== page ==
Bitcoin inventor Craig Wright on scaling blockchains

How to scale Bitcoin? First of all, Bitcoin is already scaling massively. Secondly, scaling Bitcoin is not solely about technology.

In 2009, Satoshi Nakamoto said that Bitcoin can already scale much larger than VISA for a fraction of the cost. This statement was made concerning 2009 hardware.

In 2022, Satoshi Nakamoto is publicly known as Dr. Craig Wright especially after the outcome of the Kleiman v Wright court case, and we have the privilege to study Bitcoin creator’s newly published works concerning scaling blockchains. Dr. Wright recently wrote an article titled “Defining Scaling,” in which he shows that attempts of scaling Bitcoin by implementing side networks are futile and have sinister motives.

The deception of scaling Bitcoin by second layer technology

BTC supporters are fascinated by the so-called BTC Lightning Network and similar endeavors of scaling BTC or other blockchain systems. By utilizing another network that runs off-chain “to assist” BTC in scaling matters, BTC is weakened and even develops into a non-law abiding system.

In “Defining Scaling,” Dr. Wright explains:

By definition, any blockchain presents a system that collects and processes a set of transactions by building them into a block that a set of paid and funded node operators process through a competitive process such as proof of work, whereby they subsequently publish a verification that other nodes may check for validity.

The keyword here is “publish.” Blockchains are not private databases but the opposite. Scaling Bitcoin can be understood as publishing more transactional data over time. When Bitcoin grows, we simultaneously see more transactions.

Concerning technology, Bitcoin is the technology, it allows block size increase without utilizing side networks. As soon as blockchains make use of side networks, they are not blockchains anymore. They start becoming private databases.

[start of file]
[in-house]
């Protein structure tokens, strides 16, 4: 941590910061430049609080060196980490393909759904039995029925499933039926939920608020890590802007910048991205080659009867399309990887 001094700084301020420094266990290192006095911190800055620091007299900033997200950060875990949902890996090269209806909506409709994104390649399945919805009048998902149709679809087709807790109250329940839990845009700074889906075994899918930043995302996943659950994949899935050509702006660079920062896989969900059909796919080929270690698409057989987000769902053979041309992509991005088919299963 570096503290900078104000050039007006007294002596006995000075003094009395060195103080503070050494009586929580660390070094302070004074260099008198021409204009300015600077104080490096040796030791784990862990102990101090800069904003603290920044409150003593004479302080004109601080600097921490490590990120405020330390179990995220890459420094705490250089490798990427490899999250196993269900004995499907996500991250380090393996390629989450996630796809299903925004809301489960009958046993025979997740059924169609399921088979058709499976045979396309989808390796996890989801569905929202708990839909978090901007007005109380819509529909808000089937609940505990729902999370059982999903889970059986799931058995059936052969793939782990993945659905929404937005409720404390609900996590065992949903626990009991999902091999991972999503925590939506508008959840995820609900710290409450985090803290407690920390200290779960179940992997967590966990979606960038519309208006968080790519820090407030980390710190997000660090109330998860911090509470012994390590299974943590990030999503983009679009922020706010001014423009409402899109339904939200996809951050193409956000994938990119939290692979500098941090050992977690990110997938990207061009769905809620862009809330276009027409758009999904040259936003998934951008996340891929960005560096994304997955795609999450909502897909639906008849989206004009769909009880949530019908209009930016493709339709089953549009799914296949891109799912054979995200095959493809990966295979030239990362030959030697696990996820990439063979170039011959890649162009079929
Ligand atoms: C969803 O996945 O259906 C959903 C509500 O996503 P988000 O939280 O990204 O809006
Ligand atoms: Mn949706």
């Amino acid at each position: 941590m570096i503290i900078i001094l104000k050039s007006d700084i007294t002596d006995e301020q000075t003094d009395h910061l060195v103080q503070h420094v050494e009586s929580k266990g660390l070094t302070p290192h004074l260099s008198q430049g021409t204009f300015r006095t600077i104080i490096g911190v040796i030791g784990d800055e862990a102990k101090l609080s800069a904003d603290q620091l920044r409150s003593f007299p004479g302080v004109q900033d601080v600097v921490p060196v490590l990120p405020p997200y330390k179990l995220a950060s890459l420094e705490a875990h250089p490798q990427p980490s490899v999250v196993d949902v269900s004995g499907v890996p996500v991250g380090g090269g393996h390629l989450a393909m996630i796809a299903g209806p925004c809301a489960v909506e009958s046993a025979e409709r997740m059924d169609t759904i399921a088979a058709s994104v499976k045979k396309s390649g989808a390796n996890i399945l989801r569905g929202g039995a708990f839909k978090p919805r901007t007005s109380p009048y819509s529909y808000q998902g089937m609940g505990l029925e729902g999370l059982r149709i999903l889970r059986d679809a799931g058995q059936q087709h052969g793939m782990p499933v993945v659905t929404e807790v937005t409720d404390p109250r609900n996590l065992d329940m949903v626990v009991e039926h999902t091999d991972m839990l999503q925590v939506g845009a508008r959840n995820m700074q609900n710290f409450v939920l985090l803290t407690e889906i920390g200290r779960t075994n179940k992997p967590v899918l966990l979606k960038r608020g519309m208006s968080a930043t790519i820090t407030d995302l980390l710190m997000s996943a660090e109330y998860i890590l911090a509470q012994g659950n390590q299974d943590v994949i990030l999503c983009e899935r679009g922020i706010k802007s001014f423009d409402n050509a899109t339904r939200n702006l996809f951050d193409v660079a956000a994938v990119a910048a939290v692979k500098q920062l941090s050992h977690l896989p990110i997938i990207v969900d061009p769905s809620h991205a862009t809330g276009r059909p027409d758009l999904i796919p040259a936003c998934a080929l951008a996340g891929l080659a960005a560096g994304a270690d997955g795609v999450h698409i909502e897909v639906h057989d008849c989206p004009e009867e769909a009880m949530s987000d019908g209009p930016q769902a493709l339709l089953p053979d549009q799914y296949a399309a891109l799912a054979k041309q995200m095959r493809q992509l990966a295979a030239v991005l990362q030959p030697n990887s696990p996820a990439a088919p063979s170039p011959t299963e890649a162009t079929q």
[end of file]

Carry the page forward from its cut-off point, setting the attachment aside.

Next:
We already have private databases. They work fine until someone keeps separate sets of books. Hence why Joel Dalais from the MetaNet ICU and myself have discussed the history of accounting with Dr. Craig Wright:

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Dr. Wright was an accountant himself. In the video, we have mentioned the benefits of triple entry ledger applications using Bitcoin. At the CoinGeek Zurich conference in 2021, a whole panel discussed Bitcoin and accounting. Attempts to scale Bitcoin by draining it of on-chain transactional data is not scaling but enabling a system of little to no public bookkeeping.

What is Bitcoin without published transactions?

In his article “Defining Scaling,” Dr. Wright states:

Every transaction processed in a system such as Bitcoin is public. It is the same publicity that some individuals seek to remove. The argument presented by those opposing scaling is touted as being related to scaling, yet represents an effort to find methodologies of removing the ability to trace every transaction within Bitcoin.